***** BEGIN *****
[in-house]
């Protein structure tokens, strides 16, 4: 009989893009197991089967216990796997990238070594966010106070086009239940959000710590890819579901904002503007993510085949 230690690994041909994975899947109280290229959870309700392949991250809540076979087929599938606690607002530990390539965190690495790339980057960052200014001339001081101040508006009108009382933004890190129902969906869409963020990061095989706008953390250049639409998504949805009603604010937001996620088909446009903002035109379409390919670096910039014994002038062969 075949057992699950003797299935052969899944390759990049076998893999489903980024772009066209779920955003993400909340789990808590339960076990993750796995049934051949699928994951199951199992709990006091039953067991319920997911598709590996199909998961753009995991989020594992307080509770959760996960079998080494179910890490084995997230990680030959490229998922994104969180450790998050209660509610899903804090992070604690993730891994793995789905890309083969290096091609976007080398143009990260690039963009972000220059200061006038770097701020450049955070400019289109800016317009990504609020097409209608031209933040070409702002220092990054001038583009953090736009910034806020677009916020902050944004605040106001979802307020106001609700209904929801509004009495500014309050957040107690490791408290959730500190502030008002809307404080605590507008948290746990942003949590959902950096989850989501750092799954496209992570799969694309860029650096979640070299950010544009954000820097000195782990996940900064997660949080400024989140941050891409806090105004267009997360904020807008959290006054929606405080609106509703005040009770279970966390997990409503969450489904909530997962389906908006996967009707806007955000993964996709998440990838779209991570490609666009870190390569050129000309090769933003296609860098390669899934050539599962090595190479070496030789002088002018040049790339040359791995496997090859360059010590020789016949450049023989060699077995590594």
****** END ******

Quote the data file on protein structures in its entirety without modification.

[in-house]
């Protein structure tokens, strides 16, 4: 009989893009197991089967216990796997990238070594966010106070086009239940959000710590890819579901904002503007993510085949 230690690994041909994975899947109280290229959870309700392949991250809540076979087929599938606690607002530990390539965190690495790339980057960052200014001339001081101040508006009108009382933004890190129902969906869409963020990061095989706008953390250049639409998504949805009603604010937001996620088909446009903002035109379409390919670096910039014994002038062969 075949057992699950003797299935052969899944390759990049076998893999489903980024772009066209779920955003993400909340789990808590339960076990993750796995049934051949699928994951199951199992709990006091039953067991319920997911598709590996199909998961753009995991989020594992307080509770959760996960079998080494179910890490084995997230990680030959490229998922994104969180450790998050209660509610899903804090992070604690993730891994793995789905890309083969290096091609976007080398143009990260690039963009972000220059200061006038770097701020450049955070400019289109800016317009990504609020097409209608031209933040070409702002220092990054001038583009953090736009910034806020677009916020902050944004605040106001979802307020106001609700209904929801509004009495500014309050957040107690490791408290959730500190502030008002809307404080605590507008948290746990942003949590959902950096989850989501750092799954496209992570799969694309860029650096979640070299950010544009954000820097000195782990996940900064997660949080400024989140941050891409806090105004267009997360904020807008959290006054929606405080609106509703005040009770279970966390997990409503969450489904909530997962389906908006996967009707806007955000993964996709998440990838779209991570490609666009870190390569050129000309090769933003296609860098390669899934050539599962090595190479070496030789002088002018040049790339040359791995496997090859360059010590020789016949450049023989060699077995590594």